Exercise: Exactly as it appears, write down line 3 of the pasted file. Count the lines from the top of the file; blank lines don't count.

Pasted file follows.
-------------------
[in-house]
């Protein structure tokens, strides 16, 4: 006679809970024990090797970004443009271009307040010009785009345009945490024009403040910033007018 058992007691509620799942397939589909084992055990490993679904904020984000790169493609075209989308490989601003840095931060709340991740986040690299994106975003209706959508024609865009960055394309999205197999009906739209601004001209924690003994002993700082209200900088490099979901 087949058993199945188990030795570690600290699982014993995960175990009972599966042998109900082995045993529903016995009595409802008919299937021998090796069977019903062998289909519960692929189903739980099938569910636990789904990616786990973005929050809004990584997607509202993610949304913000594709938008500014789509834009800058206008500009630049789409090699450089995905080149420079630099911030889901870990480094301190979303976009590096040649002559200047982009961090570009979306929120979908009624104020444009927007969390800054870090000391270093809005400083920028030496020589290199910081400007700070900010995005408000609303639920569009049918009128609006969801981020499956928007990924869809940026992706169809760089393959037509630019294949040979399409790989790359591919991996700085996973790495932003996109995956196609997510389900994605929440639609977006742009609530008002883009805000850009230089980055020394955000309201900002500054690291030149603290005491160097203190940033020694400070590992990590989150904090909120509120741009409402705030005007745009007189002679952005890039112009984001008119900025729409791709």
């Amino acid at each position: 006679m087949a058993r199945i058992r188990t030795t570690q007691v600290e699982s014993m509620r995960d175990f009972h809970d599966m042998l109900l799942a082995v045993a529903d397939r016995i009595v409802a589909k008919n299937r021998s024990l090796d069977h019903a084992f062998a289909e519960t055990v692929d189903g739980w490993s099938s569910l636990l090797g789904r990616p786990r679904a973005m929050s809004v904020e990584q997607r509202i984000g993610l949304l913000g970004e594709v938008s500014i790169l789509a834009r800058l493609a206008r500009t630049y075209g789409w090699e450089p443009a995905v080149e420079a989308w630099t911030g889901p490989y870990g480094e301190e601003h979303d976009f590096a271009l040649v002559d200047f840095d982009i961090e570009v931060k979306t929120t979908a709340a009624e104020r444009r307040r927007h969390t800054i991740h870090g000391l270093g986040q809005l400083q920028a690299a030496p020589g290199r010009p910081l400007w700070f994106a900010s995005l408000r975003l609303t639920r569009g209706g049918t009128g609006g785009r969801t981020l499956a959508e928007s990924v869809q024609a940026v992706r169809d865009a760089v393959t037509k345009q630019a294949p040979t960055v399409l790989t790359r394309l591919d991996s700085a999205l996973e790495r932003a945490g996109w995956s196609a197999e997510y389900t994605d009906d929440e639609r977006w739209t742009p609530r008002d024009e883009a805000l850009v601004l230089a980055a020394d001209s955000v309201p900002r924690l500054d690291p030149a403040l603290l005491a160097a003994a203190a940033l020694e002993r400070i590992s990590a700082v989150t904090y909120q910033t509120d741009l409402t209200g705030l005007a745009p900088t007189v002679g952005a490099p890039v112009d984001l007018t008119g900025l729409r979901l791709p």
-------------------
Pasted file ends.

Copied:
């Amino acid at each position: 006679m087949a058993r199945i058992r188990t030795t570690q007691v600290e699982s014993m509620r995960d175990f009972h809970d599966m042998l109900l799942a082995v045993a529903d397939r016995i009595v409802a589909k008919n299937r021998s024990l090796d069977h019903a084992f062998a289909e519960t055990v692929d189903g739980w490993s099938s569910l636990l090797g789904r990616p786990r679904a973005m929050s809004v904020e990584q997607r509202i984000g993610l949304l913000g970004e594709v938008s500014i790169l789509a834009r800058l493609a206008r500009t630049y075209g789409w090699e450089p443009a995905v080149e420079a989308w630099t911030g889901p490989y870990g480094e301190e601003h979303d976009f590096a271009l040649v002559d200047f840095d982009i961090e570009v931060k979306t929120t979908a709340a009624e104020r444009r307040r927007h969390t800054i991740h870090g000391l270093g986040q809005l400083q920028a690299a030496p020589g290199r010009p910081l400007w700070f994106a900010s995005l408000r975003l609303t639920r569009g209706g049918t009128g609006g785009r969801t981020l499956a959508e928007s990924v869809q024609a940026v992706r169809d865009a760089v393959t037509k345009q630019a294949p040979t960055v399409l790989t790359r394309l591919d991996s700085a999205l996973e790495r932003a945490g996109w995956s196609a197999e997510y389900t994605d009906d929440e639609r977006w739209t742009p609530r008002d024009e883009a805000l850009v601004l230089a980055a020394d001209s955000v309201p900002r924690l500054d690291p030149a403040l603290l005491a160097a003994a203190a940033l020694e002993r400070i590992s990590a700082v989150t904090y909120q910033t509120d741009l409402t209200g705030l005007a745009p900088t007189v002679g952005a490099p890039v112009d984001l007018t008119g900025l729409r979901l791709p």